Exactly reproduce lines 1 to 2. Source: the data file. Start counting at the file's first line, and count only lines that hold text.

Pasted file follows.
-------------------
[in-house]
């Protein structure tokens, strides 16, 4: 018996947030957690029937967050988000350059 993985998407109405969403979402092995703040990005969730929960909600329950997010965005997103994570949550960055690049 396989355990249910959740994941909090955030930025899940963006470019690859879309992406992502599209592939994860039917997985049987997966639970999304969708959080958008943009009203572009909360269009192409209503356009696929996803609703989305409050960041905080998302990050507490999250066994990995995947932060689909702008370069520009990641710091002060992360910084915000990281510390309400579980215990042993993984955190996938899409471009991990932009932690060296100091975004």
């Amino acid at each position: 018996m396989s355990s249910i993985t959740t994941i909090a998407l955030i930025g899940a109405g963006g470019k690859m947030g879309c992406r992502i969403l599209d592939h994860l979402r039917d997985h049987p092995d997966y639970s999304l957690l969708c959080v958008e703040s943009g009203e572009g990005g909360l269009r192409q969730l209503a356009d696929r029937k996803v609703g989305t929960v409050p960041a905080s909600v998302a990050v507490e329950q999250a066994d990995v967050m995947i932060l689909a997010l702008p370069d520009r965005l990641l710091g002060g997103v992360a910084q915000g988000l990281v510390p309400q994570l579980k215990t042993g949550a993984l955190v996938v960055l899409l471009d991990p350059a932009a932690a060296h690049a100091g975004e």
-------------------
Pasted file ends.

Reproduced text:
[in-house]
């Protein structure tokens, strides 16, 4: 018996947030957690029937967050988000350059 993985998407109405969403979402092995703040990005969730929960909600329950997010965005997103994570949550960055690049 396989355990249910959740994941909090955030930025899940963006470019690859879309992406992502599209592939994860039917997985049987997966639970999304969708959080958008943009009203572009909360269009192409209503356009696929996803609703989305409050960041905080998302990050507490999250066994990995995947932060689909702008370069520009990641710091002060992360910084915000990281510390309400579980215990042993993984955190996938899409471009991990932009932690060296100091975004």